Nutrition researchers take a close look at folk wisdom
If you drink lots of water, you lose weight. This is a widespread belief. But is there any truth in it? Now, a research team at Charité Universitätsmedizin Berlin has examined this notion in a comprehensive meta-study. The researchers evaluated studies published in professional literature that concerned the relationship between water intake and weight reduction. Their analysis showed that although drinking water cannot induce weight loss by itself, it might have a supportive effect for weight loss in combination with a diet. The results of their study have been published in the current issue of the American Journal of Clinical Nutrition*.
Numerous dietary regimens in non-scientific publications and on Internet sites promise that drinking lots of water helps with weight loss. The presumable reason for this belief is the rapid sense of satiety that occurs if one drinks water before a meal. Another hypothesis claims that drinking water boosts energy consumption thereby increasing basal metabolism. “Although dietary programs often recommend drinking lots of water, until now there has been no scientifically based justification for such recommendations. Given the widespread prevalence of this subject, it is surprising that relatively few studies to date have examined the relationship between body weight and water drinking,” states Dr. Rebecca Muckelbauer, a nutritional scientist at Charité’s Berlin School of Public Health (BSPH) and lead author of the study.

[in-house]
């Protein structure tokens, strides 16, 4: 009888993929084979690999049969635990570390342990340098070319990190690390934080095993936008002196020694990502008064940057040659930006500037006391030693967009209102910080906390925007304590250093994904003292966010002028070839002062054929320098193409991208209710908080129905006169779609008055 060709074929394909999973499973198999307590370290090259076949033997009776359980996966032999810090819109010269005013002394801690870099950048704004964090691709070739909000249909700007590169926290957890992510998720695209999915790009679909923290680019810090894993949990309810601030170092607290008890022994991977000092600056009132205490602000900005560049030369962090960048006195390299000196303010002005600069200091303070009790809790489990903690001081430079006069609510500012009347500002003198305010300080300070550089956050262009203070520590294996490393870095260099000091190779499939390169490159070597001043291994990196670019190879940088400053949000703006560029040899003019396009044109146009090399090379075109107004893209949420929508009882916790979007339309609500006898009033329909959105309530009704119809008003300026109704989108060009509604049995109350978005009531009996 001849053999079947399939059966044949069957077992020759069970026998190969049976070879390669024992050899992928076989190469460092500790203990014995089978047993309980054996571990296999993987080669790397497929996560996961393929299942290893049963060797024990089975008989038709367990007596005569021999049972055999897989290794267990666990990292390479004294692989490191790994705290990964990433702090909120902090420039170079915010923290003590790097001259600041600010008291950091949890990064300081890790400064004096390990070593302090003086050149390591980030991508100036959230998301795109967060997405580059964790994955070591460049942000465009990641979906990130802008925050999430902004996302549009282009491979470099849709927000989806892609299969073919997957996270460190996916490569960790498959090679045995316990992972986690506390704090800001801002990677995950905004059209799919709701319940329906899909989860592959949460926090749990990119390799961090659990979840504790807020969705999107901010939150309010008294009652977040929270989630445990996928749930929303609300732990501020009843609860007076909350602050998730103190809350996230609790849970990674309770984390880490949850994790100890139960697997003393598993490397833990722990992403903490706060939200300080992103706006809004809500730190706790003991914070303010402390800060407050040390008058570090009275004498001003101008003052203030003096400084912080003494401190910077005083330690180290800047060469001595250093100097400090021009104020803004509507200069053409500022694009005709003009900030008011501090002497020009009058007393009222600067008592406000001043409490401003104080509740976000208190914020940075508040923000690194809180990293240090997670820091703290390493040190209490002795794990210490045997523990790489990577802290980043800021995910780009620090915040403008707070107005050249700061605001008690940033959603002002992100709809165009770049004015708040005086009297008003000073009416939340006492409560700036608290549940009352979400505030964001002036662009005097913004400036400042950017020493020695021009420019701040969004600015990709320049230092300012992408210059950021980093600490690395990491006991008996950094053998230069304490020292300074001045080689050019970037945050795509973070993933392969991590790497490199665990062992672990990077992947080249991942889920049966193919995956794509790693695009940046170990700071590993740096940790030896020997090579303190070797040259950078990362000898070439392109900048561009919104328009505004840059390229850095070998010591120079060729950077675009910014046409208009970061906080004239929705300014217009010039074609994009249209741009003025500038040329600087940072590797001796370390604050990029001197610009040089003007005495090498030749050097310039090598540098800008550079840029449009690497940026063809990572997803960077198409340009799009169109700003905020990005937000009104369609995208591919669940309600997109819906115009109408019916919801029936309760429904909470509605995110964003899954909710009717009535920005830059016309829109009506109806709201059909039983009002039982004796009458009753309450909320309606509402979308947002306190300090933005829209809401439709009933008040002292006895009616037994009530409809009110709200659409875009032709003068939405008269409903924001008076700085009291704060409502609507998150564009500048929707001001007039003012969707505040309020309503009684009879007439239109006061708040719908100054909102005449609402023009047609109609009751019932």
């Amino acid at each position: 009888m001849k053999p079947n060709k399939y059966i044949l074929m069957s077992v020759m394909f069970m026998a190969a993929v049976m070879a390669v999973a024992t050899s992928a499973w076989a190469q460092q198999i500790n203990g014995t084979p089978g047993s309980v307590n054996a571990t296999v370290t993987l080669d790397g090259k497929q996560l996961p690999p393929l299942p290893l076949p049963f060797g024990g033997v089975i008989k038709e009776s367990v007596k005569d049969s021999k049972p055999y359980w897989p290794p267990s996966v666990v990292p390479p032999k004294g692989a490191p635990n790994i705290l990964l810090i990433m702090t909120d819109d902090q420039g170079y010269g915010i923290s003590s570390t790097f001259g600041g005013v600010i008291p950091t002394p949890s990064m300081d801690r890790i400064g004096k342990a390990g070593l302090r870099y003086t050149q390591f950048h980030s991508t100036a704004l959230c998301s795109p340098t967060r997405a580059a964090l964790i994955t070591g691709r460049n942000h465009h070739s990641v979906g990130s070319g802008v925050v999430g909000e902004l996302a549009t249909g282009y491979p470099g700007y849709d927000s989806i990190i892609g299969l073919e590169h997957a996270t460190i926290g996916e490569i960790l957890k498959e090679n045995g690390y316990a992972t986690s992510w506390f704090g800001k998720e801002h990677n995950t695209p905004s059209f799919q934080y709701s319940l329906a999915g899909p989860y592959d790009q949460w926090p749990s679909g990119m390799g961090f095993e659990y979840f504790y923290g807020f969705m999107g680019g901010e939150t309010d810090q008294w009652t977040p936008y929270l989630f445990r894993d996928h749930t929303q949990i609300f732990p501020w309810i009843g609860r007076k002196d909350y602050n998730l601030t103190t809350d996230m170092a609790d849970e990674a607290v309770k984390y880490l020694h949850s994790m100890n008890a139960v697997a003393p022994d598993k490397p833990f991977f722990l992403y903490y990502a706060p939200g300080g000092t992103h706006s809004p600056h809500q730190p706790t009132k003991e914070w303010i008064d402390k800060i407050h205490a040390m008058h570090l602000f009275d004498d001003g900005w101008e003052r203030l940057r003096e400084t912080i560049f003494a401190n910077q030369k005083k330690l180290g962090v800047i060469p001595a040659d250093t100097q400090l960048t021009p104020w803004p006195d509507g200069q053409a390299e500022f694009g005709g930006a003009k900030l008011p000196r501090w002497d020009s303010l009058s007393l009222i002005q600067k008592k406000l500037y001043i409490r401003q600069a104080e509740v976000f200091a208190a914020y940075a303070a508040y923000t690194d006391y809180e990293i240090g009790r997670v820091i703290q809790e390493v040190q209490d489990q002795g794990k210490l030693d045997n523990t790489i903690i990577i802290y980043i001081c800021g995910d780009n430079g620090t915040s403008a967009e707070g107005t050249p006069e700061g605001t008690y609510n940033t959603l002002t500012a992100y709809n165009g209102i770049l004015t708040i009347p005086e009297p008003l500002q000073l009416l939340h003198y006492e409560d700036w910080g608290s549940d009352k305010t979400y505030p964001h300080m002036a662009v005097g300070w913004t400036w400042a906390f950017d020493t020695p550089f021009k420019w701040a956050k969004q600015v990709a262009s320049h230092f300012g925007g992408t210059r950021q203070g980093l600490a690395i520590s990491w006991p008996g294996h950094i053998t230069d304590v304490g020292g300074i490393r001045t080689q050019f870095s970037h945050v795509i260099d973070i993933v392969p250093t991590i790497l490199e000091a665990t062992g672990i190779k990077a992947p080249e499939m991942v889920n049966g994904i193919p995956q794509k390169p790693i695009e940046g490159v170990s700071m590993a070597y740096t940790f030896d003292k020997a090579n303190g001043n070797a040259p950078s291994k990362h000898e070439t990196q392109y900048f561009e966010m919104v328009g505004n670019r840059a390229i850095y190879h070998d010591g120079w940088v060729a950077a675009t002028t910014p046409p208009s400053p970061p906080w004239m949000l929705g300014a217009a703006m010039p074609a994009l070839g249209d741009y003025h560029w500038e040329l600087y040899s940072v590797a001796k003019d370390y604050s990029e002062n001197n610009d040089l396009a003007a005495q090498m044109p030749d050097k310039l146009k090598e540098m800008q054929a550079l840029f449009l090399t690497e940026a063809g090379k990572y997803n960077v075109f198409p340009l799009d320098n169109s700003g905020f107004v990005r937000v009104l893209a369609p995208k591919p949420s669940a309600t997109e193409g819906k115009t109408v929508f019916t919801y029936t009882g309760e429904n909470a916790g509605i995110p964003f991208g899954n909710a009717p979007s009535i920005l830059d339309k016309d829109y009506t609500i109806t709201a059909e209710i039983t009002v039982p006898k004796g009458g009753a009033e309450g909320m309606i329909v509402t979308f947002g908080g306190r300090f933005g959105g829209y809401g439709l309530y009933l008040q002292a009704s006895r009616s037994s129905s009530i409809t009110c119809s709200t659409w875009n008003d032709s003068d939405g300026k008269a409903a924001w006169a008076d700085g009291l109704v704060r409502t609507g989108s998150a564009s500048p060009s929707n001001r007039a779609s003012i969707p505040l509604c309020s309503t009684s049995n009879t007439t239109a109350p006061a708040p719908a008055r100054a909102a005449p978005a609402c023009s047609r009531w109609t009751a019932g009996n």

The researchers searched through four international electronic databases for scientific articles written in English, Spanish, French and German. However, of the nearly 5,000 references, only a few fulfilled the inclusion criteria. The researchers could not include most of the studies in their analysis due to poor quality or unsuitable content. Ultimately, there were a total of 13 studies that qualified for detailed analysis. Of this group, two interventional studies and an additional longitudinal study showed that increased water consumption in older cohorts had a positive effect on the success of a diet. Those participants who drank about one liter of additional water a day while on the diet lost about one to two kilograms more than those individuals who only followed the dietary program. For healthy adults who were not on a diet, there was no correlation shown with body weight. Six additional cross-sectional studies with participants from different weight classes led to contradictory results.
In the final analysis we can say that drinking water will cause no harm so long as one excludes individuals suffering from cardiac insufficiency or problems with fluid elimination. Also, anyone who drinks water instead of fruit juices or soft drinks will save many calories. Whether increased water consumption can make you thinner above and beyond this is a question that remains to be scientifically proven.
* Muckelbauer, Rebecca; Sarganas, Giselle; Grüneis, Anke; Müller-Nordhorn, Jacqueline. 2013. Association between water consumption and body weight outcomes: a systematic review. In: The American Journal of Clinical Nutrition;98(2):282-99. doi: 10.3945/ajcn.112.055061.
Dr. Rebecca Muckelbauer
Berlin School of Public Health
t: +49 30 450 570 828
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